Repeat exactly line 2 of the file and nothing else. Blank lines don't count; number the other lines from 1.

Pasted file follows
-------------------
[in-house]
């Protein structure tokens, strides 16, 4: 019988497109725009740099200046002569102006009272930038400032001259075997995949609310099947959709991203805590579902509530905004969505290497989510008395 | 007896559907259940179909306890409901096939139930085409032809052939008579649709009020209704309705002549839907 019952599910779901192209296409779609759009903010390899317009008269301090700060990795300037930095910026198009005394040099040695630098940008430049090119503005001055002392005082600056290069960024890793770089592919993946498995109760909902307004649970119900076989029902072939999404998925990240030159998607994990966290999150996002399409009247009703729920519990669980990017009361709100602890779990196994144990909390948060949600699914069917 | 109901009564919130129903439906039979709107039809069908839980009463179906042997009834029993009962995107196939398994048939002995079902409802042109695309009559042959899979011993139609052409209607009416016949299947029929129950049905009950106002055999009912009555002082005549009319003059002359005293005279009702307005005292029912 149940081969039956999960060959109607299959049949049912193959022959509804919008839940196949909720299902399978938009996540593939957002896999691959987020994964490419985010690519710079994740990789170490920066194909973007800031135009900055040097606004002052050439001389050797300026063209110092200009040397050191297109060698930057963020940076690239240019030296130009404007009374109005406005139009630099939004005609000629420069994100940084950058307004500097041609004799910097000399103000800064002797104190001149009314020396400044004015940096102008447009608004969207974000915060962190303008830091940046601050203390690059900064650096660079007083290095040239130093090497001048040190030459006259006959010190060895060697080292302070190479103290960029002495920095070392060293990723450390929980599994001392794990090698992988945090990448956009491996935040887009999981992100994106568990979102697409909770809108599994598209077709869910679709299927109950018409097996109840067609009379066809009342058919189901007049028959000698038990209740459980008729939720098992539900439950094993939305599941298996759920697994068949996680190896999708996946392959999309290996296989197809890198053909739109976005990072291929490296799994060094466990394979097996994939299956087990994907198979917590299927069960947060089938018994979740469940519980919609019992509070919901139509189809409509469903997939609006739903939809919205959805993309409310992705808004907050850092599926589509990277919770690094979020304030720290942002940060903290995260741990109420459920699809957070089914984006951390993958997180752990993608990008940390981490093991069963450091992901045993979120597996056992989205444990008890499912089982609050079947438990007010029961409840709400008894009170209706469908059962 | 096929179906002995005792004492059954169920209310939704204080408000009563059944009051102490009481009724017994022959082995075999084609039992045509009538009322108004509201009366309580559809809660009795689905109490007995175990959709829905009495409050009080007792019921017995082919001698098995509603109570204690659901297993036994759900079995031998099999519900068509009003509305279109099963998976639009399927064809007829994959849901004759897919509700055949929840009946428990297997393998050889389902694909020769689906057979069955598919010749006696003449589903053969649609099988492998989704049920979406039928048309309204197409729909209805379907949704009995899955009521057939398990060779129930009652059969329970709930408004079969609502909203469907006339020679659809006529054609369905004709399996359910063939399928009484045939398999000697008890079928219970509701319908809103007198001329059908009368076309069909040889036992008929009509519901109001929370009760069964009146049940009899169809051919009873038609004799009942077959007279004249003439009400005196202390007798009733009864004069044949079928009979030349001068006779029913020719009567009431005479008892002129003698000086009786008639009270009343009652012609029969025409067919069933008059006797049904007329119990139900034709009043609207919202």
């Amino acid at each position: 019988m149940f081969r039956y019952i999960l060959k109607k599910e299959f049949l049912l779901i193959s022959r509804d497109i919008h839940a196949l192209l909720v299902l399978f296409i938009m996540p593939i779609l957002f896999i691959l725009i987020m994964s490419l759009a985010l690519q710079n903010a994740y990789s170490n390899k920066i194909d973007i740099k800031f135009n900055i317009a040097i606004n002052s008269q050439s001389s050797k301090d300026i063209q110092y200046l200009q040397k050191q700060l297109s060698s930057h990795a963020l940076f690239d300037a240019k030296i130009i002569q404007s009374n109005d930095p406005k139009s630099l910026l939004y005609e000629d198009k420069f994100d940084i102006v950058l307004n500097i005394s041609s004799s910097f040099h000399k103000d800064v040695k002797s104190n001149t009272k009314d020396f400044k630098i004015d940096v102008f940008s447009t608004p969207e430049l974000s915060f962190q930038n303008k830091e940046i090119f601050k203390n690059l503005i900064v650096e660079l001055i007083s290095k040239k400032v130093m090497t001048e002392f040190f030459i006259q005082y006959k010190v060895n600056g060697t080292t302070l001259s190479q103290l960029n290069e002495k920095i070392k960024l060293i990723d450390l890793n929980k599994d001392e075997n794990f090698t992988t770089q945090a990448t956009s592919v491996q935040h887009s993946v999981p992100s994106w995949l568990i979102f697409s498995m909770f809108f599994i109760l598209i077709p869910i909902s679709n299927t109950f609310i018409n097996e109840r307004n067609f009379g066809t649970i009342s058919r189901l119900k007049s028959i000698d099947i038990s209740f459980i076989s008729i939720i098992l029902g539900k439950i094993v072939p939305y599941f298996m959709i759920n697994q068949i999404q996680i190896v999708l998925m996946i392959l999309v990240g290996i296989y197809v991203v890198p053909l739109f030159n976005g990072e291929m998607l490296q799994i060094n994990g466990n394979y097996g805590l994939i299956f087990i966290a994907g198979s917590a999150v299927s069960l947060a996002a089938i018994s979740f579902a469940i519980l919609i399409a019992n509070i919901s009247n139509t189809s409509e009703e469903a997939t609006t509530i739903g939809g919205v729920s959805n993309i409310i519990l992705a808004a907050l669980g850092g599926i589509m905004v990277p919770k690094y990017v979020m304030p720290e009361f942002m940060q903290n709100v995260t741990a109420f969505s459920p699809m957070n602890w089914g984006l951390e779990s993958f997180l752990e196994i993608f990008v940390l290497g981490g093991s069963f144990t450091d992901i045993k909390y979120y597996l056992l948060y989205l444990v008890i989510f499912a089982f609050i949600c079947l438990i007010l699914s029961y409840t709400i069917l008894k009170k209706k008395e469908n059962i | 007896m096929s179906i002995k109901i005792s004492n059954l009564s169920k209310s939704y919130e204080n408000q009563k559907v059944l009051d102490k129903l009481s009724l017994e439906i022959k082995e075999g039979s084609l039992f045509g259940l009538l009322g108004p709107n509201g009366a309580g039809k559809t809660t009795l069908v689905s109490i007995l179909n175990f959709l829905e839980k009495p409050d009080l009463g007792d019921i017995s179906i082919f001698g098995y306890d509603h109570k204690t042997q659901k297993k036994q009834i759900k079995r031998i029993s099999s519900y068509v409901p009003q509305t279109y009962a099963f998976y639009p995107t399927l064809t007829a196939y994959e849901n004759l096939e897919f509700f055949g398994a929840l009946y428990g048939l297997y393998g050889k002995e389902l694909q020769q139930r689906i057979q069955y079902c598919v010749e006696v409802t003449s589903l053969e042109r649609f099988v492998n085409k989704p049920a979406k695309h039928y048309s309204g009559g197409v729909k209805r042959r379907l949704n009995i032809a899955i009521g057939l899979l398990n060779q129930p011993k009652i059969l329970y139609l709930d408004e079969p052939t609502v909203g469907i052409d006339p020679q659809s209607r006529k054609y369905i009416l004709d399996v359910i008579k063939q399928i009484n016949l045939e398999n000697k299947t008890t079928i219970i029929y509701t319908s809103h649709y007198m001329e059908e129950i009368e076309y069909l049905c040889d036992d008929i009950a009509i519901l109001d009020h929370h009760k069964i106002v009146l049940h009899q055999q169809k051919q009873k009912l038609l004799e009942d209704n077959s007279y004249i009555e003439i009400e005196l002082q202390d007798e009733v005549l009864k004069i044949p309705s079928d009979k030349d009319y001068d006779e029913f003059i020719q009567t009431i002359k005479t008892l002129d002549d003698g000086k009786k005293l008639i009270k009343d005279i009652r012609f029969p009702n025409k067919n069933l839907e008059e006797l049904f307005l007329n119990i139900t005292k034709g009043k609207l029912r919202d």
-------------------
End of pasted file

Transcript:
């Protein structure tokens, strides 16, 4: 019988497109725009740099200046002569102006009272930038400032001259075997995949609310099947959709991203805590579902509530905004969505290497989510008395 | 007896559907259940179909306890409901096939139930085409032809052939008579649709009020209704309705002549839907 019952599910779901192209296409779609759009903010390899317009008269301090700060990795300037930095910026198009005394040099040695630098940008430049090119503005001055002392005082600056290069960024890793770089592919993946498995109760909902307004649970119900076989029902072939999404998925990240030159998607994990966290999150996002399409009247009703729920519990669980990017009361709100602890779990196994144990909390948060949600699914069917 | 109901009564919130129903439906039979709107039809069908839980009463179906042997009834029993009962995107196939398994048939002995079902409802042109695309009559042959899979011993139609052409209607009416016949299947029929129950049905009950106002055999009912009555002082005549009319003059002359005293005279009702307005005292029912 149940081969039956999960060959109607299959049949049912193959022959509804919008839940196949909720299902399978938009996540593939957002896999691959987020994964490419985010690519710079994740990789170490920066194909973007800031135009900055040097606004002052050439001389050797300026063209110092200009040397050191297109060698930057963020940076690239240019030296130009404007009374109005406005139009630099939004005609000629420069994100940084950058307004500097041609004799910097000399103000800064002797104190001149009314020396400044004015940096102008447009608004969207974000915060962190303008830091940046601050203390690059900064650096660079007083290095040239130093090497001048040190030459006259006959010190060895060697080292302070190479103290960029002495920095070392060293990723450390929980599994001392794990090698992988945090990448956009491996935040887009999981992100994106568990979102697409909770809108599994598209077709869910679709299927109950018409097996109840067609009379066809009342058919189901007049028959000698038990209740459980008729939720098992539900439950094993939305599941298996759920697994068949996680190896999708996946392959999309290996296989197809890198053909739109976005990072291929490296799994060094466990394979097996994939299956087990994907198979917590299927069960947060089938018994979740469940519980919609019992509070919901139509189809409509469903997939609006739903939809919205959805993309409310992705808004907050850092599926589509990277919770690094979020304030720290942002940060903290995260741990109420459920699809957070089914984006951390993958997180752990993608990008940390981490093991069963450091992901045993979120597996056992989205444990008890499912089982609050079947438990007010029961409840709400008894009170209706469908059962 | 096929179906002995005792004492059954169920209310939704204080408000009563059944009051102490009481009724017994022959082995075999084609039992045509009538009322108004509201009366309580559809809660009795689905109490007995175990959709829905009495409050009080007792019921017995082919001698098995509603109570204690659901297993036994759900079995031998099999519900068509009003509305279109099963998976639009399927064809007829994959849901004759897919509700055949929840009946428990297997393998050889389902694909020769689906057979069955598919010749006696003449589903053969649609099988492998989704049920979406039928048309309204197409729909209805379907949704009995899955009521057939398990060779129930009652059969329970709930408004079969609502909203469907006339020679659809006529054609369905004709399996359910063939399928009484045939398999000697008890079928219970509701319908809103007198001329059908009368076309069909040889036992008929009509519901109001929370009760069964009146049940009899169809051919009873038609004799009942077959007279004249003439009400005196202390007798009733009864004069044949079928009979030349001068006779029913020719009567009431005479008892002129003698000086009786008639009270009343009652012609029969025409067919069933008059006797049904007329119990139900034709009043609207919202």